For some reason this has not been considered by the courts: when publishers sue Sci-Hub somewhere it just gets banned. The website is illegal in the United States, and access to Sci-Hub has been blocked in France, Italy, Russia, and many other countries. Nobody is thinking they might be killing people with these decisions.
NS: In many fields within math and physics, self-archiving through open access repositories like arXiv before publication is a universal practice. And during COVID, self-archiving has now exploded in popularity. If self-archiving sustains its rapid spread, will Sci-Hub still be necessary?
AE: Self-archiving can only help to access the newest papers. What about accessing papers that are 10+ years old? To do research, people need to read not only the newest research, but all papers on their topics, sometimes those that were published back in the 19th century. Authors of these papers are long retired or dead, so they cannot self-archive. And for such publications, Sci-Hub will still be necessary.
Even if no one uses Sci-Hub, I will try to keep it as an archive and museum, where the true history and ideas of Sci-Hub will be available. You cannot trust the distorted description on Wikipedia. There needs to be some place with first-hand information about the project.
Last but not least, self-archiving is quite an old idea. The first project of this kind, arXiv, was created in 1991! The idea did not work: 20 years later, in 2011 most papers were still not available for free. Sci-Hub emerged to tackle the problem and Sci-Hub solved the problem! Now in 2021, you say that self-archiving Sci-Hub will not be necessary…it is a red herring, a wrong argument in itself.
NS: Sci-Hub is often spoken of in the same contexts as the shadow library Library Genesis, or LibGen. Despite the similarities, Library Genesis also offers free access to many non-scientific publications like books, novels, and magazines. Do you believe this is ethical?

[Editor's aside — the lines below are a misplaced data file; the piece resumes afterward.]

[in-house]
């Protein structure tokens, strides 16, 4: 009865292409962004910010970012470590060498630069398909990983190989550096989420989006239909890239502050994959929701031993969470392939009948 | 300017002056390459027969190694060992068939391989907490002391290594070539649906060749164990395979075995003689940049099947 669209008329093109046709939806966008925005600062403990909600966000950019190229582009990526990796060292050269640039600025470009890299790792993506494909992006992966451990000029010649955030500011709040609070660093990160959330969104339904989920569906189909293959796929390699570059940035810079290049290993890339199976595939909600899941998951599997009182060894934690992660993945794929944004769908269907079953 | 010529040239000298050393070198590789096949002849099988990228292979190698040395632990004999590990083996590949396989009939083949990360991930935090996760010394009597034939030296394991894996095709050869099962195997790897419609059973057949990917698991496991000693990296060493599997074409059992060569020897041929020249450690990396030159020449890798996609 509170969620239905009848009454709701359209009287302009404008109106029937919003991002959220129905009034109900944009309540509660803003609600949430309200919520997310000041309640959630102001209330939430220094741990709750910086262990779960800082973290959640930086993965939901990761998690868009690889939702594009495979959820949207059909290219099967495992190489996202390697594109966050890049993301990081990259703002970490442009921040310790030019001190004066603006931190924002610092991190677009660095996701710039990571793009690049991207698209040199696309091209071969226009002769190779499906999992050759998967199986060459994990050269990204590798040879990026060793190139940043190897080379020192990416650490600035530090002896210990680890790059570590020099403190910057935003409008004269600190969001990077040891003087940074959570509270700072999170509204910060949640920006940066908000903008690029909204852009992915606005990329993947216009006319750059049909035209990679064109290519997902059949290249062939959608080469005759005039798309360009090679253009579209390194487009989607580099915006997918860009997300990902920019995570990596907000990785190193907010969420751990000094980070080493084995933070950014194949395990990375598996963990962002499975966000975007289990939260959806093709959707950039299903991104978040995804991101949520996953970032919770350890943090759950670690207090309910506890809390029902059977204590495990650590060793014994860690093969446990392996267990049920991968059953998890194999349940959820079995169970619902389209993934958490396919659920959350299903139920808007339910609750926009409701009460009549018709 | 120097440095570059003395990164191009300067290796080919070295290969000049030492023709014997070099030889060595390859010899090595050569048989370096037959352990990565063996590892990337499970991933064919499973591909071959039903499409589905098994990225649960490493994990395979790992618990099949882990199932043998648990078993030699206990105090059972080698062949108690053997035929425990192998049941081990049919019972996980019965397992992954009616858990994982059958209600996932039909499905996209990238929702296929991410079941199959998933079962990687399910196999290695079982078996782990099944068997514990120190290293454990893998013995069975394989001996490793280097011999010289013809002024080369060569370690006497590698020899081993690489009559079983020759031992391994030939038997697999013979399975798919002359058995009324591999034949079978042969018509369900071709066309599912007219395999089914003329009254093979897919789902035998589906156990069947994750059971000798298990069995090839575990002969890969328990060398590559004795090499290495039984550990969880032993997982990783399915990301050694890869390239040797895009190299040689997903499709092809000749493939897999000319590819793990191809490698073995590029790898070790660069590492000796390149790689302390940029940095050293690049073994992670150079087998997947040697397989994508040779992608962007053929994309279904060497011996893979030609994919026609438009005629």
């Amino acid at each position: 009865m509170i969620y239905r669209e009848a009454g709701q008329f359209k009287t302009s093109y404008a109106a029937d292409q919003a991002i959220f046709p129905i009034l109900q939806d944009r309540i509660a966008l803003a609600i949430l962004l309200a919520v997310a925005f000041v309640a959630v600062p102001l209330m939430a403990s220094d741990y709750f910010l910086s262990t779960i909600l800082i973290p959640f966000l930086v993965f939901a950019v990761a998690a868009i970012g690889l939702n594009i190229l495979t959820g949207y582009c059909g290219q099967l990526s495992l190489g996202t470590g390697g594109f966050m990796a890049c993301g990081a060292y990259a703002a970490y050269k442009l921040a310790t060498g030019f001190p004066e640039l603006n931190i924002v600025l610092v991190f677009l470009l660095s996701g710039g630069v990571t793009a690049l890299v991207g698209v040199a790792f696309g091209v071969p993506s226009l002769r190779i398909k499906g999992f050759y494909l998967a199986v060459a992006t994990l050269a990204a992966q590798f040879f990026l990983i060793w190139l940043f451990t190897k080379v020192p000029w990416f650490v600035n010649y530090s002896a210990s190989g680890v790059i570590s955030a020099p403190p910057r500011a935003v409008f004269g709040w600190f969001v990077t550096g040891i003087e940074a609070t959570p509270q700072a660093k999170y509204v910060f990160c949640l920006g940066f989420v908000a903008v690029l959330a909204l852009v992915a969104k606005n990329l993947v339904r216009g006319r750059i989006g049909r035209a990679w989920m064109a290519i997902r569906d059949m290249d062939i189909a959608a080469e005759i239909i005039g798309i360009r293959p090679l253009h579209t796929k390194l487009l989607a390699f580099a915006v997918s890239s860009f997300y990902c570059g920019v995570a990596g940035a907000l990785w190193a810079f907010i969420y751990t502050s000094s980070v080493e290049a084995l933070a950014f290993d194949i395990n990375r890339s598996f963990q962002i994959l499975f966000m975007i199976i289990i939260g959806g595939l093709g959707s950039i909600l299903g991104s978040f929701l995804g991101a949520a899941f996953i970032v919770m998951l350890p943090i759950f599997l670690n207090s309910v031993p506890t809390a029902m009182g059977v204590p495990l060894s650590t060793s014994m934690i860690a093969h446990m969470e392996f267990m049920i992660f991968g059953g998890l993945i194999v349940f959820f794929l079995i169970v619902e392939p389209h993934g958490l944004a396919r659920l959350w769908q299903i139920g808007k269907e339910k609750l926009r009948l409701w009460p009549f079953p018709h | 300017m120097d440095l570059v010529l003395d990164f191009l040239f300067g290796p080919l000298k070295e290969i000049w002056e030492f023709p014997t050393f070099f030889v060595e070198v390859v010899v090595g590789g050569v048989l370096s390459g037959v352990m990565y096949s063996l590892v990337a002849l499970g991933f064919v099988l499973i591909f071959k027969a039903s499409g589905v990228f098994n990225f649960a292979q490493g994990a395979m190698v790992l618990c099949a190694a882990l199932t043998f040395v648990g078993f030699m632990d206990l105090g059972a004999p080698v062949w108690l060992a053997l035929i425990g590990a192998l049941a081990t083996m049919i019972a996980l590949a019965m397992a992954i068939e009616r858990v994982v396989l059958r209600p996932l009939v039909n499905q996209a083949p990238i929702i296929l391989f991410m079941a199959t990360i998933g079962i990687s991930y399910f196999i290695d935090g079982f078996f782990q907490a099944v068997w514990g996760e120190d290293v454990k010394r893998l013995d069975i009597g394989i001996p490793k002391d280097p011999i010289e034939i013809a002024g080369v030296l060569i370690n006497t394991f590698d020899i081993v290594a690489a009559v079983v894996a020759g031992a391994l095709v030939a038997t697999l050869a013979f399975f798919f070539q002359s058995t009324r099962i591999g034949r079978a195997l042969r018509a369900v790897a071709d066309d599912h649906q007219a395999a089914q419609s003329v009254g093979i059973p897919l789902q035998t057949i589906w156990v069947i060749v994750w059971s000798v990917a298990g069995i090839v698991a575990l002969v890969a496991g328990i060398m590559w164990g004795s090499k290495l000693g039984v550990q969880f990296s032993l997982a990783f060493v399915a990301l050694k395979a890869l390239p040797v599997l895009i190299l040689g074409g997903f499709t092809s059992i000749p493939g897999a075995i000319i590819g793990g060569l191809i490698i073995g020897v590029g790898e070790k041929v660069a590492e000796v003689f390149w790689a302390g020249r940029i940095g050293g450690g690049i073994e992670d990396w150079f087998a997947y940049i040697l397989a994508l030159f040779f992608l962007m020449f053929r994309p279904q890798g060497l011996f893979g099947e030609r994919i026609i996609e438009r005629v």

AE: In science, authors receive nothing from the publishers, so Sci-Hub is not depriving authors of their reward. I have had discussions with people about how the music industry works, and they say the same: although musicians do receive some reward from recording companies, it is not much and the musicians there are also exploited. Copyright was intended to reward creative people, but in fact is used to exploit them.
In my view, there should be no copyright and no intellectual property for any type of content. It is easier to argue for science than for other types of content, because in science the authors receive nothing at all. But in my view, there shouldn’t be copyright on anything, ideas and information require freedom everywhere.
NS: You were born in Kazakhstan, three years before the Soviet Union collapsed. Did growing up in that environment inform how you approach Sci-Hub or science itself?
AE: Although the Soviet Union collapsed, the communist ideology remained strong, so I grew up in an environment where communism was still an inspiring idea. Hence, I always understood Sci-Hub as a communist project. The first version of Sci-Hub even had a small hammer and a sickle on the website, and if you hovered a mouse over it, text would pop up stating, “The communist society…is based upon common ownership of the means of production with free access to articles of consumption”